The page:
The isolation and characterization of lipopolysaccharides from Microcystis aeruginosa, a prominent toxic water bloom forming cyanobacteria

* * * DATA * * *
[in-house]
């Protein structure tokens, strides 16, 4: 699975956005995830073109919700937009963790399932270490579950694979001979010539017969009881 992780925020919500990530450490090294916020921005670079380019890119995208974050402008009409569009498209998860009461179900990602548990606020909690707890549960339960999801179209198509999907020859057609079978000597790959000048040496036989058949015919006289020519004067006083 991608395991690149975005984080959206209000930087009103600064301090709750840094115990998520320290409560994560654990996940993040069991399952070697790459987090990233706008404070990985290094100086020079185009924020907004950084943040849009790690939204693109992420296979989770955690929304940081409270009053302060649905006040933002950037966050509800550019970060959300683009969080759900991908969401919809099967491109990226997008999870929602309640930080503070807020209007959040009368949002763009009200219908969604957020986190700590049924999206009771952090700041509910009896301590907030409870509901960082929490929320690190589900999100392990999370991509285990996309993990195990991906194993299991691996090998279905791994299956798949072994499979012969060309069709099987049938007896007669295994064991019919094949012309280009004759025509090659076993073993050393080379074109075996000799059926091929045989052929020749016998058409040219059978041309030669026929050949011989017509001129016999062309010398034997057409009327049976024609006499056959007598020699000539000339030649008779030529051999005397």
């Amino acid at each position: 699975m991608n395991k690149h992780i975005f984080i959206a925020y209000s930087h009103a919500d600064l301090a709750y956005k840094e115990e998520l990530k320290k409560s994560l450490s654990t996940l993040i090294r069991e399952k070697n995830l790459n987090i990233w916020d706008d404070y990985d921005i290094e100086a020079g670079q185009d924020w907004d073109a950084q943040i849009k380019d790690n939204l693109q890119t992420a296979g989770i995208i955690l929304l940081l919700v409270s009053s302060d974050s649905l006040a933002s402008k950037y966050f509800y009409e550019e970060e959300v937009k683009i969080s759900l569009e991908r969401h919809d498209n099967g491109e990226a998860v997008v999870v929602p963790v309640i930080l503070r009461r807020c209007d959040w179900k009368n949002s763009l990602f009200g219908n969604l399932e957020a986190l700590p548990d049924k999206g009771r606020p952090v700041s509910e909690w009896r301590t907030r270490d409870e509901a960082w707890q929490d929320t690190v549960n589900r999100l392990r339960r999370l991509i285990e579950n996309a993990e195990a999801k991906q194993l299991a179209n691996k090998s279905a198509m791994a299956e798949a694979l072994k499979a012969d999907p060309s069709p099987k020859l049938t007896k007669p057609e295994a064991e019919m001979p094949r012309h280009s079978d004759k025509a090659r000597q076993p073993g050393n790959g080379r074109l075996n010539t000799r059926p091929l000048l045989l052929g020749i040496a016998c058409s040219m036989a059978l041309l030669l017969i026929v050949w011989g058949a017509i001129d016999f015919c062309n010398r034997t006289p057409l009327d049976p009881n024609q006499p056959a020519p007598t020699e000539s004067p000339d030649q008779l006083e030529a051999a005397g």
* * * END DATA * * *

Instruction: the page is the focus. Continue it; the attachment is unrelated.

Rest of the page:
Massive toxic blooms of cyanobacteria represent a major threat to water supplies worldwide, yet serious gaps exist in understanding their complex toxic effects, including the role of lipopolysaccharides (LPS). The present comparative study focused on the levels and biological activities of LPS isolated from Microcystis aeruginosa, which is one of the most globally distributed toxic species. Using hot phenol extraction, LPS was isolated from 3 laboratory cultures and 11 natural water blooms. It formed 0.2-0.7% of the original dry biomass of the cyanobacteria, based on gravimetry. Additional analyses by commercial anti-LPS ELISA were correlated with gravimetry but showed concentrations that were about 7-times lower, which indicated either impurities in isolated LPS or the poor cross-reactivity of the antibodies used. LPS isolates from M. aeruginosa were potent pyrogens in the traditional Limulus amebocyte lysate (LAL)-test, but comparison with the PyroGene test demonstrated the limited selectivity of LAL with several interferences. The determined pyrogenicity (endotoxin units, EU) ranged from very low values in laboratory cultures (less than 0.003 up to 0.008-EU per 100 pg LPS) to higher values in complex bloom samples (0.01-0.078 EU per 100 pg of LPS), which suggested the role of bloom-associated bacteria in the overall effects. Potent pro-inflammatory effects of the studied LPS from both cultures and bloom samples were observed in a highly-relevant ex vivo human blood model by studying reactive oxygen species production in phagocytes as well as increased productions of interleukin 8, IL-8, and tumor necrosis factor alpha, TNF-alpha. LPS from M aeruginosa seem to modulate several pathways involved in the regulation of both innate immunity and specific responses. In comparison to the standard pathogenic bacterial LPS (World Health Organization Escherichia coli 0113:10 endotoxin; activity 1 EU per 100 pg), the studied cyanobacterial samples had pyrogenicity potencies that were at least 12-times lower. However, the health risks associated with LPS from M. aeruginosa should not be underestimated, especially with respect to diverse biological effects observed ex vivo and in the case of massive blooms in drinking water reservoirs, where the estimated pyrogenicity can reach up to 46,000 EU per mL of water. (C) 2013 Elsevier Ltd. All rights reserved.